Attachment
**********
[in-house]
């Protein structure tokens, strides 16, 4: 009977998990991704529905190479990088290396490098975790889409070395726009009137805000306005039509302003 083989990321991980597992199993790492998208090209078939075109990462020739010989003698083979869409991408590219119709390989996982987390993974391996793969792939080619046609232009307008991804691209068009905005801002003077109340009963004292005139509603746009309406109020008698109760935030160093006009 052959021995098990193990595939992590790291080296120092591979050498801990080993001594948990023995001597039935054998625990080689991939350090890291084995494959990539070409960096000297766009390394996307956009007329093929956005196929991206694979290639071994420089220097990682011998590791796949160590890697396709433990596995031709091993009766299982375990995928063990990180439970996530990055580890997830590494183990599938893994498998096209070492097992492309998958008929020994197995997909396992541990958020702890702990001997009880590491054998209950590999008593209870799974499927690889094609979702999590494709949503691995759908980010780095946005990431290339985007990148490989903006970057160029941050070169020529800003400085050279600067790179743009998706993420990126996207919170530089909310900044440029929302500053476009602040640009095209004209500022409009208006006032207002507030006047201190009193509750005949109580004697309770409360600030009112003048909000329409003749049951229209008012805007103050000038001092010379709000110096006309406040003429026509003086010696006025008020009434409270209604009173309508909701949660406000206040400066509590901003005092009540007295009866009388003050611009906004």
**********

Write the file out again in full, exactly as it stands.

[in-house]
């Protein structure tokens, strides 16, 4: 009977998990991704529905190479990088290396490098975790889409070395726009009137805000306005039509302003 083989990321991980597992199993790492998208090209078939075109990462020739010989003698083979869409991408590219119709390989996982987390993974391996793969792939080619046609232009307008991804691209068009905005801002003077109340009963004292005139509603746009309406109020008698109760935030160093006009 052959021995098990193990595939992590790291080296120092591979050498801990080993001594948990023995001597039935054998625990080689991939350090890291084995494959990539070409960096000297766009390394996307956009007329093929956005196929991206694979290639071994420089220097990682011998590791796949160590890697396709433990596995031709091993009766299982375990995928063990990180439970996530990055580890997830590494183990599938893994498998096209070492097992492309998958008929020994197995997909396992541990958020702890702990001997009880590491054998209950590999008593209870799974499927690889094609979702999590494709949503691995759908980010780095946005990431290339985007990148490989903006970057160029941050070169020529800003400085050279600067790179743009998706993420990126996207919170530089909310900044440029929302500053476009602040640009095209004209500022409009208006006032207002507030006047201190009193509750005949109580004697309770409360600030009112003048909000329409003749049951229209008012805007103050000038001092010379709000110096006309406040003429026509003086010696006025008020009434409270209604009173309508909701949660406000206040400066509590901003005092009540007295009866009388003050611009906004």